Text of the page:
Today, we visit Heligoland. The University of Houston's College of Engineering presents this series about the machines that make our civilization run, and the people whose ingenuity created them.
Germany has two stretches of coastline. The larger one lies below Denmark and Sweden on the Baltic Sea. The other is the L-shaped Frisian Coast. It stretches along the North Sea from Holland to Denmark. Nestled in that L, thirty miles from the coast, is the tiny archipelago of Heligoland.
Heligoland is made up of only two islands. The larger is four-tenths of a square mile, the smaller, only a quarter square mile. The name comes from the old word Heyligeland or Holy Land since it was once associated with a Pagan god. Various neighboring countries owned it until Great Britain finally ceded it to Germany in 1890. It had, by then, been serving as a seaside resort area for almost a century.
Heligoland is little-known in America today. But I heard a lot about it in the near wake of WW-I, and during WW-II. Germany made it into a Naval Base. And an early WW-I naval battle took place around it. The British beat the Germans badly and limited German Naval action for the rest of that war.
Heligoland again became a resort after the war. And, in June 1925, young Werner Heisenberg, driven to distraction by hay fever, retreated there. He needed to focus on the puzzling implications of the new quantum physics. There, in that sun-washed, sea-lapped land of red rock, white sand, and green fields, he found his Eureka moment. He set the understanding of known quantum behavior. And the next few years formed the great sea change of modern physics.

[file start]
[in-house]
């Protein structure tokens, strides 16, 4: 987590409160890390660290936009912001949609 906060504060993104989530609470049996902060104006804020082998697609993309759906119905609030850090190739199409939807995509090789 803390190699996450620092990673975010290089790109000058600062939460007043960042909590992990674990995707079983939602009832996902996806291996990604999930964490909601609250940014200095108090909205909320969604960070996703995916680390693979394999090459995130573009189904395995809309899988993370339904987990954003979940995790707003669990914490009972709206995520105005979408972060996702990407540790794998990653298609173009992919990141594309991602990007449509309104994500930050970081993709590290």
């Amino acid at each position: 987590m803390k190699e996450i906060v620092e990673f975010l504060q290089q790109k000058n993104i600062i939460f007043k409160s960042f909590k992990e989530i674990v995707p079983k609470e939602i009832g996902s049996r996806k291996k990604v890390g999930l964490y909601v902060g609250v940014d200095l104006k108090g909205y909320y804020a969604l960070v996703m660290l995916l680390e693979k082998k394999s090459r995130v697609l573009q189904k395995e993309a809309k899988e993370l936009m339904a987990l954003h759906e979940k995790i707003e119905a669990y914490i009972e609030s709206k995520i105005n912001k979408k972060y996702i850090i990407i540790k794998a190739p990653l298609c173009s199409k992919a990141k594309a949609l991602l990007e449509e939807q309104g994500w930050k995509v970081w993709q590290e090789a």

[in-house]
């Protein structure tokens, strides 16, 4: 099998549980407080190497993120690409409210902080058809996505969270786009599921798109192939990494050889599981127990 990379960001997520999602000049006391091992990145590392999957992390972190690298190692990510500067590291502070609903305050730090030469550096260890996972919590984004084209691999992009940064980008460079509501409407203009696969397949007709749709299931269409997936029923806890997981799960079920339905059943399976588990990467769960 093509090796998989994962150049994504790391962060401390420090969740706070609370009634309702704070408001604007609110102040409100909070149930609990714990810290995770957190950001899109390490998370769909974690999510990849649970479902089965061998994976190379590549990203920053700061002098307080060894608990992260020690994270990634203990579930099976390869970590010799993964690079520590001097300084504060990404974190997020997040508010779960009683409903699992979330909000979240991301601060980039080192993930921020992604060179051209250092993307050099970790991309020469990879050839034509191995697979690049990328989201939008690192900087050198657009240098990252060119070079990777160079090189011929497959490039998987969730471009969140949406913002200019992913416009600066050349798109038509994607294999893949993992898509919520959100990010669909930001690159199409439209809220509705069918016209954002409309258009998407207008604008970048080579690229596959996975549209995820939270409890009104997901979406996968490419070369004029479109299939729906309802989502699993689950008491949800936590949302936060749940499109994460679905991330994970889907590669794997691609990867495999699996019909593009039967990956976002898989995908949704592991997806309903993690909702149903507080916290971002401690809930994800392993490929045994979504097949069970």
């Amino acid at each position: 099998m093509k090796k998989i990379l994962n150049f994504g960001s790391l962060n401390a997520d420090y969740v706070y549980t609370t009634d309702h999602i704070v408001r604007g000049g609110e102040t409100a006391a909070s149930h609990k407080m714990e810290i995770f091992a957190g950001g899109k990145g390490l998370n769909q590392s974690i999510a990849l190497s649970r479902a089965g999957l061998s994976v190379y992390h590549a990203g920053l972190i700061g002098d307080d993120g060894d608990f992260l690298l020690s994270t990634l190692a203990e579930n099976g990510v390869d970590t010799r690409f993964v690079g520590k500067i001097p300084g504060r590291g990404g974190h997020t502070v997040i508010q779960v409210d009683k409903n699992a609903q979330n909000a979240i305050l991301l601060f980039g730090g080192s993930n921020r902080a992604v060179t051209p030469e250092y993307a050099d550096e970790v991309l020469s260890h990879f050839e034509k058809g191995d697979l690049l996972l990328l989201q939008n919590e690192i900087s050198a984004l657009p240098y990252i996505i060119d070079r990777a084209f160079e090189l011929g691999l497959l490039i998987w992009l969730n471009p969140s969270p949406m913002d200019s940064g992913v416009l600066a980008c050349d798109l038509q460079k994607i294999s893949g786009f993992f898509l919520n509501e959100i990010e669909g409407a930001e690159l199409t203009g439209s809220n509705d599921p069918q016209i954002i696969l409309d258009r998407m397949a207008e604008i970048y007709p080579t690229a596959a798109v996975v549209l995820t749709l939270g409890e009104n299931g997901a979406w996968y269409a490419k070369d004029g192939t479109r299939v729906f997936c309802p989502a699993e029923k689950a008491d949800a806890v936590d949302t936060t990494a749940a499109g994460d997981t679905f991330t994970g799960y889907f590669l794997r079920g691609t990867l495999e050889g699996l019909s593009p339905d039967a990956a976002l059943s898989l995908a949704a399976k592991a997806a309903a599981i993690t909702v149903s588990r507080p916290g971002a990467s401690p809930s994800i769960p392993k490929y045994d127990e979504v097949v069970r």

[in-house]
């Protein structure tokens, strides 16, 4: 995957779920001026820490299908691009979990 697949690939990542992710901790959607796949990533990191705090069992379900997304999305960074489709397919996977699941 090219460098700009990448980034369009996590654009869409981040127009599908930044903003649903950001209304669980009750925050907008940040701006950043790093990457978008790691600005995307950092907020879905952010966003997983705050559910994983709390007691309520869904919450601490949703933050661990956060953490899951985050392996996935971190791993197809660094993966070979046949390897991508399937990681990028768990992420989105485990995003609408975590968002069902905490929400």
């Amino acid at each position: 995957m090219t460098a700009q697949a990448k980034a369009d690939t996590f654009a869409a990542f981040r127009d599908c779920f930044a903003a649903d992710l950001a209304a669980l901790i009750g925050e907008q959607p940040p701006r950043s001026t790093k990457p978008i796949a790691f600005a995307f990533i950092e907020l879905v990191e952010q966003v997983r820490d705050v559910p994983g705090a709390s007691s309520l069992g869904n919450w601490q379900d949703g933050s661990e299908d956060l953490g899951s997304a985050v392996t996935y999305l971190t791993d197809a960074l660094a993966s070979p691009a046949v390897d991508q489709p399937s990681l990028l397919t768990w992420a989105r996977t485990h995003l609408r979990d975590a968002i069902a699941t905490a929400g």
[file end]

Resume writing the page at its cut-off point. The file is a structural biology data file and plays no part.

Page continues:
Then the NAZIs came. Heligoland again became a military base. Late in the war, allied planes poured countless tons of explosives upon it. The civilian population first lived underground, then was finally evacuated.
Soon after the war, the British set off the largest non-nuclear, man-made explosion there -- seven kilotons, about half the size of the Hiroshima bomb. It was meant to permanently remove German fortifications. Well,it did that. And it created a permanent dent across the middle of the larger island.
Now Heligoland is once more a resort. People walk the sands and admire basking seals and sea lions, gannets and gulls. Cruise ships move past the great red rock cliffs that overlook the sea.
Matthew Arnold once wrote about a place like this, across the North Sea on the English shore. He began, "The tide is full, the moon lies fair." But then he segued into another theme. He recalled how it had been, and would be again, "Swept with confused alarms of struggle and flight/where ignorant armies clash by night."
And, looking at Heligoland, we think of Heisenberg shaping a majestic science there -- then, later, almost managing to build a German atom bomb upon those very ideas. History's tides do indeed wash, back and forth, over those tiny islands in the North Sea.
I'm John Lienhard at the University of Houston, where we're interested in the way inventive minds work.
My attention was drawn to the Frisian Coast by a fine 1903 book that described the natural beauty of the Frisian coast under the cloud of impending war: E. Childers, The Riddle of the Sands. (New York, Dover Pubs. Inc., 1976/1903). Childers spins a story of two young British men exploring the Frisian coast in a sailboat where they discover a German plot to use the coast's odd geography as a base for invading England.
The Matthew Arnold poem that I quote is Dover Beach. Estimates of the magnitude of the 1947 explosion vary. Seven ktons is an upper estimate. The resulting "dent" that I mention is the flat section just beyond the red and white transmission tower on the right side of the photo above (photo courtesy of Wikimedia Commons).